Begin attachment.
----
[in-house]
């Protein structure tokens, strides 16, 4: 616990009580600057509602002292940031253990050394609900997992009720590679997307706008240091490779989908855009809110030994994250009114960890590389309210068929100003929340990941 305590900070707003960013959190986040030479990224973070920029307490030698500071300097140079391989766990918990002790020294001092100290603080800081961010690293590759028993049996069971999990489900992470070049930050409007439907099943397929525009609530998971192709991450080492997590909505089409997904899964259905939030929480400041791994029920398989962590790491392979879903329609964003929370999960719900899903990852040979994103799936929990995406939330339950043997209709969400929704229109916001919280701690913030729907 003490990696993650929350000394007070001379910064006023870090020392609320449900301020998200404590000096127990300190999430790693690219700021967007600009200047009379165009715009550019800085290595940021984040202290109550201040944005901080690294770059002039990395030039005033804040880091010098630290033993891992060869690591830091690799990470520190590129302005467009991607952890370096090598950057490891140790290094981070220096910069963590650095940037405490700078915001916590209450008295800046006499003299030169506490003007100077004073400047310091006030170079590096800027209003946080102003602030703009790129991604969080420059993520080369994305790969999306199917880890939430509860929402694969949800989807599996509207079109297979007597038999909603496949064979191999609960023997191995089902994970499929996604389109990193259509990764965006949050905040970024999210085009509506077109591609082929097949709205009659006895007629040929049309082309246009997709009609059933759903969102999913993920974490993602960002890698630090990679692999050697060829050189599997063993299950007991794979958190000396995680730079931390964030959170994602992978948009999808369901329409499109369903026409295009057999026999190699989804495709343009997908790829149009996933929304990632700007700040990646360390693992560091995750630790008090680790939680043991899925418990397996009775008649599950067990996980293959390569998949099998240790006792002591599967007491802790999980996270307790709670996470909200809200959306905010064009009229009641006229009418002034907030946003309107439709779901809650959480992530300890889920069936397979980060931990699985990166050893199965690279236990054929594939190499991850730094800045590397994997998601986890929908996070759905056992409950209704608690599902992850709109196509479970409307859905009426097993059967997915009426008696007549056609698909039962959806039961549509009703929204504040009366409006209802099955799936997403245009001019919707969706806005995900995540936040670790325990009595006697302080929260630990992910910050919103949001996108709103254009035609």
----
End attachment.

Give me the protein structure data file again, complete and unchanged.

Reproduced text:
[in-house]
């Protein structure tokens, strides 16, 4: 616990009580600057509602002292940031253990050394609900997992009720590679997307706008240091490779989908855009809110030994994250009114960890590389309210068929100003929340990941 305590900070707003960013959190986040030479990224973070920029307490030698500071300097140079391989766990918990002790020294001092100290603080800081961010690293590759028993049996069971999990489900992470070049930050409007439907099943397929525009609530998971192709991450080492997590909505089409997904899964259905939030929480400041791994029920398989962590790491392979879903329609964003929370999960719900899903990852040979994103799936929990995406939330339950043997209709969400929704229109916001919280701690913030729907 003490990696993650929350000394007070001379910064006023870090020392609320449900301020998200404590000096127990300190999430790693690219700021967007600009200047009379165009715009550019800085290595940021984040202290109550201040944005901080690294770059002039990395030039005033804040880091010098630290033993891992060869690591830091690799990470520190590129302005467009991607952890370096090598950057490891140790290094981070220096910069963590650095940037405490700078915001916590209450008295800046006499003299030169506490003007100077004073400047310091006030170079590096800027209003946080102003602030703009790129991604969080420059993520080369994305790969999306199917880890939430509860929402694969949800989807599996509207079109297979007597038999909603496949064979191999609960023997191995089902994970499929996604389109990193259509990764965006949050905040970024999210085009509506077109591609082929097949709205009659006895007629040929049309082309246009997709009609059933759903969102999913993920974490993602960002890698630090990679692999050697060829050189599997063993299950007991794979958190000396995680730079931390964030959170994602992978948009999808369901329409499109369903026409295009057999026999190699989804495709343009997908790829149009996933929304990632700007700040990646360390693992560091995750630790008090680790939680043991899925418990397996009775008649599950067990996980293959390569998949099998240790006792002591599967007491802790999980996270307790709670996470909200809200959306905010064009009229009641006229009418002034907030946003309107439709779901809650959480992530300890889920069936397979980060931990699985990166050893199965690279236990054929594939190499991850730094800045590397994997998601986890929908996070759905056992409950209704608690599902992850709109196509479970409307859905009426097993059967997915009426008696007549056609698909039962959806039961549509009703929204504040009366409006209802099955799936997403245009001019919707969706806005995900995540936040670790325990009595006697302080929260630990992910910050919103949001996108709103254009035609």